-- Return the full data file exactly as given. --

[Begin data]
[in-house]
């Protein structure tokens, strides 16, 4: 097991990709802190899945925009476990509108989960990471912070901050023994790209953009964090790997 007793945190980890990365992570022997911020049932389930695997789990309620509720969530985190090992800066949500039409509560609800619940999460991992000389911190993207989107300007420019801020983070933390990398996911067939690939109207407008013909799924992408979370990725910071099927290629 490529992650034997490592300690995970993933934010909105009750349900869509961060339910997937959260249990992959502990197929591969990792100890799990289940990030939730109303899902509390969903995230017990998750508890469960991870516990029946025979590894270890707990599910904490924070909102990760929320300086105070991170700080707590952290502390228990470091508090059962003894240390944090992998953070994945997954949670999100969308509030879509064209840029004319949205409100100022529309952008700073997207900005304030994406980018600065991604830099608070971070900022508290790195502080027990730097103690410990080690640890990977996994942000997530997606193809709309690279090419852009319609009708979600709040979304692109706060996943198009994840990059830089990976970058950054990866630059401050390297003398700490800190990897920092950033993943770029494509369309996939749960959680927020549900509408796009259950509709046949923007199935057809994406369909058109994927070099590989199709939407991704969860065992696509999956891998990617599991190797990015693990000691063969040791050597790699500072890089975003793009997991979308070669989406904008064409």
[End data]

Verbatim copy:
[in-house]
């Protein structure tokens, strides 16, 4: 097991990709802190899945925009476990509108989960990471912070901050023994790209953009964090790997 007793945190980890990365992570022997911020049932389930695997789990309620509720969530985190090992800066949500039409509560609800619940999460991992000389911190993207989107300007420019801020983070933390990398996911067939690939109207407008013909799924992408979370990725910071099927290629 490529992650034997490592300690995970993933934010909105009750349900869509961060339910997937959260249990992959502990197929591969990792100890799990289940990030939730109303899902509390969903995230017990998750508890469960991870516990029946025979590894270890707990599910904490924070909102990760929320300086105070991170700080707590952290502390228990470091508090059962003894240390944090992998953070994945997954949670999100969308509030879509064209840029004319949205409100100022529309952008700073997207900005304030994406980018600065991604830099608070971070900022508290790195502080027990730097103690410990080690640890990977996994942000997530997606193809709309690279090419852009319609009708979600709040979304692109706060996943198009994840990059830089990976970058950054990866630059401050390297003398700490800190990897920092950033993943770029494509369309996939749960959680927020549900509408796009259950509709046949923007199935057809994406369909058109994927070099590989199709939407991704969860065992696509999956891998990617599991190797990015693990000691063969040791050597790699500072890089975003793009997991979308070669989406904008064409």